JAMAICA INN—“Make way for Pengallan!” boldly declares Charles Laughton in the climax of this wooly 1939 adventure, but from his very first scene he has already essentially let fly “make way for Charles Laughton!” In his last British film before moving to the United States, director Alfred Hitchcock had to make way for his leading man’s eccentricities, not just in his devilish broadside characterization of ‘Sir Humphrey Pengallan’, but because co-producer Laughton dominated how the thriller was shaped to accommodate his wishes, quirks and demands. The 99-minute adaptation of Daphne du Maurier’s novel was scripted by Sidney Gilliatt, Alma Reville, Joan Harrison and J.B. Priestly.
England, 1820, a dark and stormy night on the coast of Cornwall. After an introductory meeting with the avuncular local squire and magistrate (Laughton’s Pengallan), young ‘Mary Yellan’ arrives at nearby hostelry Jamaica Inn to stay with her aunt and uncle, she’s aghast to find the place is a den of thieves, including ill-tempered ‘Uncle Joss’ (Leslie Banks, in top form), a scurvy lot who plunder shipwrecks and murder their crews after guiding the vessels onto rocks. Fleeting hope may lie with undercover policeman ‘Jem Trehearne’ (Robert Newton), but Mary and Jem will find squire Pengallan is something more than a jovial host.
“What are you all waiting for, a spectacle? You shall have it!
Though financially successful (27th place in the States, taking $5,000,000), it drew a good deal of disparagement, starting with the director, and was unavailable in decent prints until 2015: now it has been reappraised much more positively. Laughton’s flamboyant showboating provides humor and eventually a touch of pathos to balance the dark moods and deeds of a colorful array of cutthroats. Along with employing a bizarre style for Pengallan, Laughton brought along his new find and “introduced” the 18-year-old Maureen O’Hara, who’d only done two brief bits in England under her given name Maureen FitzSimons. As damsel Mary, Maureen’s learning on the job, but she already displays the spirit that would win fans over in years to come. Laughton made sure she was cast in his marvelous The Hunchback Of Notre Dame that same year, beginning her career in Hollywood.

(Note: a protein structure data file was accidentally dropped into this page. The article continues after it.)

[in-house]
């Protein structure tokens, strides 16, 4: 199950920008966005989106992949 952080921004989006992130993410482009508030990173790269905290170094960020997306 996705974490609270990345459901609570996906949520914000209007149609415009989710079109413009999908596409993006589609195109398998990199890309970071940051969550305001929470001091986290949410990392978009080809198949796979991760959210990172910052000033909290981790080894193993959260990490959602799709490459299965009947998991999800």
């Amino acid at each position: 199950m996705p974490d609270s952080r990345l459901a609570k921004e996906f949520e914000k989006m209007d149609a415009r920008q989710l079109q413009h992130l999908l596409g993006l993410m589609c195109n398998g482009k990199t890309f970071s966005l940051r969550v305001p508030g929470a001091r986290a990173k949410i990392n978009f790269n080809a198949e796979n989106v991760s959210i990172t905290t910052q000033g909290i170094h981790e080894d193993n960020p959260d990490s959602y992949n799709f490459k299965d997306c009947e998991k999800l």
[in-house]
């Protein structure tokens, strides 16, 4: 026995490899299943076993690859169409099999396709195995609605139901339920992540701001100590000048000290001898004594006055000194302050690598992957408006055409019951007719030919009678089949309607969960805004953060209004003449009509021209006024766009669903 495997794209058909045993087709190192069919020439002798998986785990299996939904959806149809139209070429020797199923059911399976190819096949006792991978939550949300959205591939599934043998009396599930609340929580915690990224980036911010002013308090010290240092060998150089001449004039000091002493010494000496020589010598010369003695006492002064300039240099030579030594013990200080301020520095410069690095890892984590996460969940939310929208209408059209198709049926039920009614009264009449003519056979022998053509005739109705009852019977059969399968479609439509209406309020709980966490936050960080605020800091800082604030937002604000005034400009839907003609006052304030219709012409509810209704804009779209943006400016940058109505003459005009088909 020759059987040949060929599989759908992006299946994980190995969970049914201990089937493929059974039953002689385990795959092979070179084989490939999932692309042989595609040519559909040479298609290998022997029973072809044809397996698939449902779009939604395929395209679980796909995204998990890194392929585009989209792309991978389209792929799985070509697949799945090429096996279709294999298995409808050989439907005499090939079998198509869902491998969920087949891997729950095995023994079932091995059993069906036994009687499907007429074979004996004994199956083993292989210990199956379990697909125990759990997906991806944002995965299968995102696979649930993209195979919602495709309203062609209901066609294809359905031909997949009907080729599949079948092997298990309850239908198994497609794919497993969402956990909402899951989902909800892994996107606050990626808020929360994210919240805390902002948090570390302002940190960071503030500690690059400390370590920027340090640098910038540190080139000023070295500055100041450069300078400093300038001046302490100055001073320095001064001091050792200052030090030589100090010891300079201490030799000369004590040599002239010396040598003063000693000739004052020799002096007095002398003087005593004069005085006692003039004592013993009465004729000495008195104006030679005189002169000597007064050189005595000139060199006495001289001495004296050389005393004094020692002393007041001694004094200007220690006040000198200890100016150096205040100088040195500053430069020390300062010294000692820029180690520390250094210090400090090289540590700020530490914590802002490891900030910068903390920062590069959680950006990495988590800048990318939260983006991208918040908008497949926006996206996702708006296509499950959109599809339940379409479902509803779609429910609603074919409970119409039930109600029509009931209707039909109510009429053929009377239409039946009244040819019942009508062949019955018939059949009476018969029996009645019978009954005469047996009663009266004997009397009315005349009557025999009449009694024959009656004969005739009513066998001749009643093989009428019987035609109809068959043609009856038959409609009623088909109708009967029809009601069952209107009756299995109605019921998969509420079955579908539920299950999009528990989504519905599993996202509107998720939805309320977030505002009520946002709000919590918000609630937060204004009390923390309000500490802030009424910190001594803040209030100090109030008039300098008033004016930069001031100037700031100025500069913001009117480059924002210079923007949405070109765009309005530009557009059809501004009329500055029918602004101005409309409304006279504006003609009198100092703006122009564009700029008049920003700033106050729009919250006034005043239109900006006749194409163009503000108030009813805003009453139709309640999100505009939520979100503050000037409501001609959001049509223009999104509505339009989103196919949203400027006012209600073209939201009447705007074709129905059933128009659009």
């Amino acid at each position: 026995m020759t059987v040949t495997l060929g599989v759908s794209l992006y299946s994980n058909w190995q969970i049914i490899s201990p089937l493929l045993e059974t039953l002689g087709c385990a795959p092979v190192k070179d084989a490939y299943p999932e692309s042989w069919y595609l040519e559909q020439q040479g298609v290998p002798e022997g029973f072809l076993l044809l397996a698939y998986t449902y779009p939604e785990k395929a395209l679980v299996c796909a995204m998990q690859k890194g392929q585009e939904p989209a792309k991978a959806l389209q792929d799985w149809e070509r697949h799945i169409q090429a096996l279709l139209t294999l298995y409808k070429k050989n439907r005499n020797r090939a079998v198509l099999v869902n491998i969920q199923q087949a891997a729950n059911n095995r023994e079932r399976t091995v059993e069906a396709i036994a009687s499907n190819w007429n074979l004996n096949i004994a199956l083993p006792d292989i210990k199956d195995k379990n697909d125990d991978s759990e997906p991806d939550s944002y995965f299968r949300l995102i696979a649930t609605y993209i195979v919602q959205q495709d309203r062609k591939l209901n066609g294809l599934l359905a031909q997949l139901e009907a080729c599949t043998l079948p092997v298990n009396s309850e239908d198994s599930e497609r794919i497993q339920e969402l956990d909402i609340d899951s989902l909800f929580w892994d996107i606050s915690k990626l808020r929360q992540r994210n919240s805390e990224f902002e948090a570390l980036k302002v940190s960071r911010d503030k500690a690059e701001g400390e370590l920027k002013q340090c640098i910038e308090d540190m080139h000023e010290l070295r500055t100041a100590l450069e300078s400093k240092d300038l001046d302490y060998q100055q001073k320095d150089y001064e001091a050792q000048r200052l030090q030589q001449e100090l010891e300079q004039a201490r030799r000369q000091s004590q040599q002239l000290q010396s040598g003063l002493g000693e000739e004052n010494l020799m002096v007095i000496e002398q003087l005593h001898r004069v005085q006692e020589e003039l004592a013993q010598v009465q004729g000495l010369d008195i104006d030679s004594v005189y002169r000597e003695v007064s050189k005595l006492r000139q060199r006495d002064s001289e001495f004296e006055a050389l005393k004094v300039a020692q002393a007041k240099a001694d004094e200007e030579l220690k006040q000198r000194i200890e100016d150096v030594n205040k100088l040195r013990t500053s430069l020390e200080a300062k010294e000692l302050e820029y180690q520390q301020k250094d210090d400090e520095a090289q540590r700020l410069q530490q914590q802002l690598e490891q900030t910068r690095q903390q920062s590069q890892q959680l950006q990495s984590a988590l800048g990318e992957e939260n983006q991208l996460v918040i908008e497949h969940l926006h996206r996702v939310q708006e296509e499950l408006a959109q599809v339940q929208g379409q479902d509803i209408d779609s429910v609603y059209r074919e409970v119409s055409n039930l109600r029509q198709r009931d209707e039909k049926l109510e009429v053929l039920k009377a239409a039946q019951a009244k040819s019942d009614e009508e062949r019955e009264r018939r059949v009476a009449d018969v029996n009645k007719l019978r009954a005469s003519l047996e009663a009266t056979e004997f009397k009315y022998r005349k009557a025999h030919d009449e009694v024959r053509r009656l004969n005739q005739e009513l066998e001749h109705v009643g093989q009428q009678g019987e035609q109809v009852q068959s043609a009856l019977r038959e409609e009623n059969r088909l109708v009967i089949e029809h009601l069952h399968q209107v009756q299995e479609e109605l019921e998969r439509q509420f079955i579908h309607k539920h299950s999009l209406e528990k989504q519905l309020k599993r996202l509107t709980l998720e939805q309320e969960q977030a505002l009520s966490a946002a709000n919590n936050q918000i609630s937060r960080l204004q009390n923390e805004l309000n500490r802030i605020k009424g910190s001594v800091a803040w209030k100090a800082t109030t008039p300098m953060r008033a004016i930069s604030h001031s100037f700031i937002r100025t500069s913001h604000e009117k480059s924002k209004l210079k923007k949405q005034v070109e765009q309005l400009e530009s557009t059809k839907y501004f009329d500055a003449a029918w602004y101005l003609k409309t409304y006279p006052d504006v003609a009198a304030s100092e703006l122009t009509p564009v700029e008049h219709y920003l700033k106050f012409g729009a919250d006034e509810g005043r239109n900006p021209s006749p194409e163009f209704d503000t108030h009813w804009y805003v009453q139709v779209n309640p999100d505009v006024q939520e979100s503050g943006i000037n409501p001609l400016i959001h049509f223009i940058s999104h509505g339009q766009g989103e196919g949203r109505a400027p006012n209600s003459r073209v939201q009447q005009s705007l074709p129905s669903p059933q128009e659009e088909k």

Things kick off with a superb storm scene and shipwreck attack. Tom Morohan’s superb art direction includes the neat design for the forbidding title establishment, and despite the wntire production being done on obvious indoor sets, Morohan’s work, the cinematography (Harry Stradling and Bernard Knowles) and Hitchcock’s attention to mood and pacing give it the proper old-time storybook feel. You have to keep your ears in gear, sometimes Laughton speaks so fast you are in danger of missing a stray morsel. Good fun.
With Marie Ney, Horace Hodges, Emlyn Williams, Hay Petrie, Mervyn Johns. 99 minutes.
Hitchcock: “You can’t direct a Laughton picture. The best you can hope for is to referee.” “The hardest thing to photograph are dogs, babies, motor boats and Charles Laughton.” Though he always discounted the film, and found the star a royal pain (he liked him personally) he would later have Laughton co-starring in 1947’s The Paradine Case, but by then Hitch held sway.
Laughton, on O’Hara: “On the screen was a girl. She looked at least 35, she was over done up … very made up face, and her hair in an over-grand style, but just for a split perfect second light was on her face and you could see as the girl turned her head around your extraordinarily beautiful profile, which was absolutely invisible among all your makeup. Well Mr. Pommer and I sent for you and you came and blew into the office like a hurricane. You had a tweed suit on with hair sticking out and coming from Ireland. You blew into the office and said [in Irish accent] ‘Watchya want with me’. I took you out for lunch and I never forgot when I asked you why you wanted to be an actress. I’ll never forget your reply. You said ‘When I was a child I used to go down the garden, talk to the flowers and pretend I was the flower talking back to myself.’ And you had to be a pretty nice girl and had to be a pretty good actress too. And heavens knows you’re both”.